5.  Pricing – Many companies have moved to “value pricing” with low everyday prices and modest merchandising discounts. Making it easy for consumers to understand your true value includes pricing strategies that don’t distort the real value. 

Easier is Better

Of course, the list above is only a starting point–almost any part of your Marketing Mix and customer experience can be made easier. Most CMO’s and Marketers would agree that easier is better. Yet there’s an awful lot of Marketing that isn’t simple, transparent, or easy. 

Why? My guess is that Marketers, like anyone else, need to think that what they’re doing is challenging and difficult. And the truth of the matter is that it is–great Marketing is hard. And one of the reasons it’s hard is that so few Marketers focus on making it “easy.” 

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Guest Post: What the Best Financial Advisors Can Teach Marketers

January 11, 2010

This is the 4th in a series of periodic guest posts. Libby J. Dubick is President of financial services consulting firm Dubick & Associates. Ms. Dubick has extensive experience in investment product strategy, marketing, and distribution at Goldman Sachs & Co. and Citibank.

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Let’s be honest:  there are probably few Marketers out there who believe financial services has anything positive to teach them these days. There’s no question that financial services marketing has received a good deal of negative press recently. But whether it’s during economic upswings or recessionary times, there’s one aspect of marketing where financial services marketers may be ahead of the curve:  the importance of trust in the selling process.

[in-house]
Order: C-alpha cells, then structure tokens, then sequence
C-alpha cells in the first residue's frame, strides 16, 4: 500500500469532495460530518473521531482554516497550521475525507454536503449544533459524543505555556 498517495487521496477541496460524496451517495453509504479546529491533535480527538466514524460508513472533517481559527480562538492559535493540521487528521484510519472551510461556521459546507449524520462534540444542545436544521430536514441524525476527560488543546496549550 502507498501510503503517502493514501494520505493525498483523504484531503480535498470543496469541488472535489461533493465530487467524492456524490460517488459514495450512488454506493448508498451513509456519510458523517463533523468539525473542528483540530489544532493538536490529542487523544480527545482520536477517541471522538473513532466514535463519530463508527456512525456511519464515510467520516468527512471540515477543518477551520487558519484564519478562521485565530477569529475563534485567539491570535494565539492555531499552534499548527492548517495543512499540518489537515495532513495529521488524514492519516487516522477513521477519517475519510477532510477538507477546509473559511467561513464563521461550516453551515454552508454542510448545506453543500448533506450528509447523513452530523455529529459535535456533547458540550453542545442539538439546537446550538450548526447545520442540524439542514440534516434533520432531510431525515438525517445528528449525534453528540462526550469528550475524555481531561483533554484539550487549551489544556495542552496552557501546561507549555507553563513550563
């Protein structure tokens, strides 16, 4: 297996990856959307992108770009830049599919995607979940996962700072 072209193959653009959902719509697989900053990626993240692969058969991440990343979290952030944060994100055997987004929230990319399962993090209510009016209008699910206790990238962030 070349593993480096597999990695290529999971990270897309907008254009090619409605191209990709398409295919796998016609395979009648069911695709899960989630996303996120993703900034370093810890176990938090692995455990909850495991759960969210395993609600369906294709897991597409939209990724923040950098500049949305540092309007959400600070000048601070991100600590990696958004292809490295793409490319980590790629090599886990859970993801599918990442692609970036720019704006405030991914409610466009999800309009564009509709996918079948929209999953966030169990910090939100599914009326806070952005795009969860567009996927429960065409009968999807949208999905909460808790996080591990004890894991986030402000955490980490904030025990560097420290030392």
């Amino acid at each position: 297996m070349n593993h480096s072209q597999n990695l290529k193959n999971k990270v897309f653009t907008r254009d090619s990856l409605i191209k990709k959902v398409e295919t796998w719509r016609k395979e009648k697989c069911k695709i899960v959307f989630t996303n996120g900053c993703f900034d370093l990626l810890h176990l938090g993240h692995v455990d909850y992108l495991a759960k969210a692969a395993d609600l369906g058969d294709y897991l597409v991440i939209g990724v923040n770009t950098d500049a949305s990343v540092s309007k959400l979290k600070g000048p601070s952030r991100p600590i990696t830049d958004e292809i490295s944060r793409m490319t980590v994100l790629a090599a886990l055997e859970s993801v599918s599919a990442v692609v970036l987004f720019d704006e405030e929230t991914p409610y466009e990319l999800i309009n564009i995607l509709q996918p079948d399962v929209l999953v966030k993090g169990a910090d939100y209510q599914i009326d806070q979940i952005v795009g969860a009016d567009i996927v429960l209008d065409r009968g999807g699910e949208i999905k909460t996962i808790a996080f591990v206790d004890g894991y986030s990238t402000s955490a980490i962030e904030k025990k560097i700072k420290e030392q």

What Can the Best Financial Advisors Teach Marketers ?

Different Types of Trust

A University of Virginia Darden School of Business study identified two types of consumer trust:

  1. “Competence-based” Trust is the confidence that a company has the knowledge, skills and experience required to provide a service. This is foundational–without it, there’s no chance that a customer will choose a firm. It’s necessary, but not sufficient.
  2. “Benevolence-based” Trust is the belief that a firm will put the client’s interest first. While this might seem self-evident, the recent actions and  behaviors of individuals and firms–e.g. Madoff and pyramid schemes, out-sized bonuses for bankers taking TARP funding, etc.–certainly suggests that this can’t be taken for granted.

Both kinds of trust are required as consumers expect expertise and available knowledge before purchasing a product or service (for more on brand transparency, see  “Why Your Brand Needs to be “Open & Transparent”).